Serving in Colville, Washington

By Monday, May 4, 2015 0 0
Last weekend we had the privilege of serving at an event near Colville called Bonfire. The founders of Singing Waters Ministries host Bonfire each year as a way to introduce teenagers to vocational ministry. On their large property they set up 8 challenge courses. After registering and getting organized in the lodge, the kids eat their sack lunch and get ready to start the challenges, which take the rest of the day. In teams, the teens go through the courses, practicing team building and working together to accomplish each challenge. At a few of the challenges, the teens sit down to hear from a missionary. Chris camped out at a friendship chain, cheering teams on as they linked arms one by one and tried to walk on a wire from a platform to a tree and then to another tree. When a student lost his balance, he had to go back to the end of the line and the teammates had to fix the connect their chain.

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Sometimes it feels like our testimonies are unique among missionaries. We came to the game kind of late, we don’t have seminary in our background, and we weren’t involved in church planting prior to the call to missions. But as Chris shared his story, or God’s story in his life, with the teenagers, it struck me that God may be using our unique stories to call others to ministry. The fact is, we weren’t walking the path. Nobody, least of all us, expected this path. And even as we walk it, so many unexpected things have happened. But we were willing, which is what Bonfire is all about – reminding students that if they are a true disciple of Jesus Christ, they will be willing to consider how God wants to use them to advance His kingdom. It might not be full time ministry, but it absolutely will involve supporting missionaries, evangelism, and sacrificial living of some kind. I can only hope we played a role in diminishing fears or doubts for students.

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After the challenge courses were completed, everyone went to the lodge for chili dog dinner and a speaker. Finally, the night ends with a bonfire bigger than a house (not kidding!).

Some MK perks our kids experienced on this trip included a family road trip, stopping at a rest stop near Blue Lake to study the map (homeschooling on the road!), exploring the beautiful property that belonged to our hosts, and making new friends everywhere they went.

Please Pray for Our Dear Friends

By Tuesday, February 25, 2014 1 0

Our dear friends and Chris’s former youth pastor and his wife, Randy and Debbie, are enduring a real trial right now. Debbie is being treated for a rare and aggressive cancer and doctors have made it clear Debbie may not have much time left. We have been praying boldly for healing, for peace and comfort in this time, and God has come through. Debbie has shown joy in her spirit even as her energy fades, Randy says that he is at peace, that he can see how God is at work. He and Debbie both believe this is “win-win” for Debbie. If God heals her this side of Heaven, she wins big time. If He heals her for eternity by bringing her home, she wins even bigger! And yet, this is a devastating tragedy. Please pray with us for these dear friends and their family (4 children and a brand new son-in-law!). Chris has written a little tribute to them here. -Rose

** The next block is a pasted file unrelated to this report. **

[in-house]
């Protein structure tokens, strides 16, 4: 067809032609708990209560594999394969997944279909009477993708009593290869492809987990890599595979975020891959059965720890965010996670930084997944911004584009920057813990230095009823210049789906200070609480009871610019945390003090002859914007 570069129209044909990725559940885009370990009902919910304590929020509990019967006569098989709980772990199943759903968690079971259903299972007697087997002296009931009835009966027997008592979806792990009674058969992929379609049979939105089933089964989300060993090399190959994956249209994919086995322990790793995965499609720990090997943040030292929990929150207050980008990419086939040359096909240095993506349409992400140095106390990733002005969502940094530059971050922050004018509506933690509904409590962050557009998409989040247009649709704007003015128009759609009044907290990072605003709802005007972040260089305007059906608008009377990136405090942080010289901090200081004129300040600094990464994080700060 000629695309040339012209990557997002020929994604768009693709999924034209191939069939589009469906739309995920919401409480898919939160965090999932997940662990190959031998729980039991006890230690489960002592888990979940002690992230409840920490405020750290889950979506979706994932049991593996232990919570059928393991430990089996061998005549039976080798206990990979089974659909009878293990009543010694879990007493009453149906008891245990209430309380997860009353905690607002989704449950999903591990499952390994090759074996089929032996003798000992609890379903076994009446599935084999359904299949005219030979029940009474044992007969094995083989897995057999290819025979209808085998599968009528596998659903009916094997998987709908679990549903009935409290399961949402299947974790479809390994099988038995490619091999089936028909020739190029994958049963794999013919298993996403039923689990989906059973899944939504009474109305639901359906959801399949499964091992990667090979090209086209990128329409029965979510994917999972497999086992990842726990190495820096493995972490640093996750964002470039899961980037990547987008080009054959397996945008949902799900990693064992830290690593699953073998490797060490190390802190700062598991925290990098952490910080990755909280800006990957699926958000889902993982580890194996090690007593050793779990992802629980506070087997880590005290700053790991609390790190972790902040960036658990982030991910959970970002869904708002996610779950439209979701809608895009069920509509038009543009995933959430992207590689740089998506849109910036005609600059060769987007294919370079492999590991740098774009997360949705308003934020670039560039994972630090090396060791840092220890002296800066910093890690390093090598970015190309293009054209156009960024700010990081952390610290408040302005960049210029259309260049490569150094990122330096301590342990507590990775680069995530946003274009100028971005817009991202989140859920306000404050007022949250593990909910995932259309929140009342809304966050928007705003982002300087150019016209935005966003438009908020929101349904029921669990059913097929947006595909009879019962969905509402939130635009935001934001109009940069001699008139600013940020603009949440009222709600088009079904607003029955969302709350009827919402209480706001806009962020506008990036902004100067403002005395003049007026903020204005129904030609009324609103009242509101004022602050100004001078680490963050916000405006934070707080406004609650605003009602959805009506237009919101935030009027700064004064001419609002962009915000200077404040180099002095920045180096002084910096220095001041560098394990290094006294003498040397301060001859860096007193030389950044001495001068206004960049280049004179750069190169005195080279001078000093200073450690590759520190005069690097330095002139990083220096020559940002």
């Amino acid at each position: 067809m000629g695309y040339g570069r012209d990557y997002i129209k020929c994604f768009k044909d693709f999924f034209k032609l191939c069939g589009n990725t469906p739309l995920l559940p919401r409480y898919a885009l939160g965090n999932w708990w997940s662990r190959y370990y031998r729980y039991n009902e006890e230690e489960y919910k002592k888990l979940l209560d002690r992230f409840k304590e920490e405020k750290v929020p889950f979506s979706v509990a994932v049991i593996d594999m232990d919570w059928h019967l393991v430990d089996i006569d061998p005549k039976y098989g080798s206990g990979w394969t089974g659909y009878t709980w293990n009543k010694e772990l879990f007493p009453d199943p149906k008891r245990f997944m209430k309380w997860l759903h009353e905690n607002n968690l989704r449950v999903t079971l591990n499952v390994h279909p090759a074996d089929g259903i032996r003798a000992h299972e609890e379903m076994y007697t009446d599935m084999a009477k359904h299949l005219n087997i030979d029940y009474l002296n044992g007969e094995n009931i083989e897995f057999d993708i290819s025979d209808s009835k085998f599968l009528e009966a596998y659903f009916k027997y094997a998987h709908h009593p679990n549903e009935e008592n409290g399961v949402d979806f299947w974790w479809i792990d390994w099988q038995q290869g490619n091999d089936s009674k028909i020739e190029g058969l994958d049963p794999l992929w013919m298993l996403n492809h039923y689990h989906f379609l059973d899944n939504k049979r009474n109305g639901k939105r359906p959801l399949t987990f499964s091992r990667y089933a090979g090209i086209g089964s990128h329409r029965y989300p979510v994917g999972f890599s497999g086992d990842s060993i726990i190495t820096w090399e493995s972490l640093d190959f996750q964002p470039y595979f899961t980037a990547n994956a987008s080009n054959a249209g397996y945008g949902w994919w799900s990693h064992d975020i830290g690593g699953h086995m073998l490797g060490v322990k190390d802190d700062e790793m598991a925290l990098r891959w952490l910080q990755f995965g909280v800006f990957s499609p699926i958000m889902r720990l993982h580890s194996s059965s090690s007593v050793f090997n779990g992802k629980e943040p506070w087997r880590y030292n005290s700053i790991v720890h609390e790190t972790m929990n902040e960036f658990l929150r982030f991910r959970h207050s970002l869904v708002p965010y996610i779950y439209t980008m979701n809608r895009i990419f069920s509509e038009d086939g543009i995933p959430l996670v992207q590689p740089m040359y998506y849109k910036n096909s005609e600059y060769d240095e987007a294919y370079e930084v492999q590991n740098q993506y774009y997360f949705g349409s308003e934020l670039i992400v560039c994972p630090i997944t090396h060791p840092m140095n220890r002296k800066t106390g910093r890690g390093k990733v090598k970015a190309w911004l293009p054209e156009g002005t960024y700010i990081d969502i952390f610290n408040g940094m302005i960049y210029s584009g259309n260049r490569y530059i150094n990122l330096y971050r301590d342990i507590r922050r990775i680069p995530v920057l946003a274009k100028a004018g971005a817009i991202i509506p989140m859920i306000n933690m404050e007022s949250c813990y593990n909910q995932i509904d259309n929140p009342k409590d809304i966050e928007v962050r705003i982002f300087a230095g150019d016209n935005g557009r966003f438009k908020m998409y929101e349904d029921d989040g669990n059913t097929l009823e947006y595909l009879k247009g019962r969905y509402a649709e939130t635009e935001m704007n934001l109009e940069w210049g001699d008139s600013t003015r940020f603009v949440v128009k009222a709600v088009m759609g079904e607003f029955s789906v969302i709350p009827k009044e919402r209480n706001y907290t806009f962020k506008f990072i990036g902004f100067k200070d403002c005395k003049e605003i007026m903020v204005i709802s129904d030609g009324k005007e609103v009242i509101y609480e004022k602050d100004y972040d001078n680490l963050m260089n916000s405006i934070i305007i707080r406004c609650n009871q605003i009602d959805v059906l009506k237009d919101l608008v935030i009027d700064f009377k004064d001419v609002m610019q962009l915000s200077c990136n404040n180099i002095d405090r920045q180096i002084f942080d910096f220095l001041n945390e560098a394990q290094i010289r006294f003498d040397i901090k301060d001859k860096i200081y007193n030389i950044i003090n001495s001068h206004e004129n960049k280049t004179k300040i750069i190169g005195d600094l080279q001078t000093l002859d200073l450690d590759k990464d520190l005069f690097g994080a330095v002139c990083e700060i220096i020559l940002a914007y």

Chris's youth groupHigh school. The four years that we spend as “teens” or “high school kids” is always considered to be some of the most defining periods in our lives. We start making the transition into adulthood and taking on adult responsibilities and thinking about what our lives might look like as we move on.

I was always involved in my church growing up. I was a part of the youth group and was blessed to be in it while Randy and Debbie Lawrence were leading. I didn’t really think about it then but I sometimes wonder if they ever really knew the impact they had on the lives and, more importantly, the spiritual decisions of 20 to 30 kids.

Here are some of the good things I saw in action through Randy and Debbie: I observed how a man is supposed to love his wife and children. I saw a man who spent time with God on a regular basis. I saw two people who were very willing to hold a believer accountable to scripture even though that person might be upset with them at first. I saw a couple who were so compassionate towards the kids in their youth group that a late night visit or even a prank wasn’t discouraged.

Randy showed me that my faith meant more than just stating that I was a Christian and acting like it. Randy and Debbie showed me that following Christ is depending on Him to be everything; letting God change me and know that everything was about glorifying our Lord.

As I read regular updates about Debbie’s condition and what is going on I also see that they are not finished teaching us. They may not know it and they may say that they aren’t doing anything special but the eyes of their former youth group, many of us with families of our own, careers and homes, are still watching them. And their lives are consistent with what they had taught us when we were teens.

I have been and am blessed by the Lawrence family. I hope that we too were and are a blessing to them. Debbie and Randy know that life isn’t easy but they also know who their hope comes from. They worship and love the God of miracles and many mercies, the God of promises made and kept, the God of healing and the one who has defeated death and sorrow.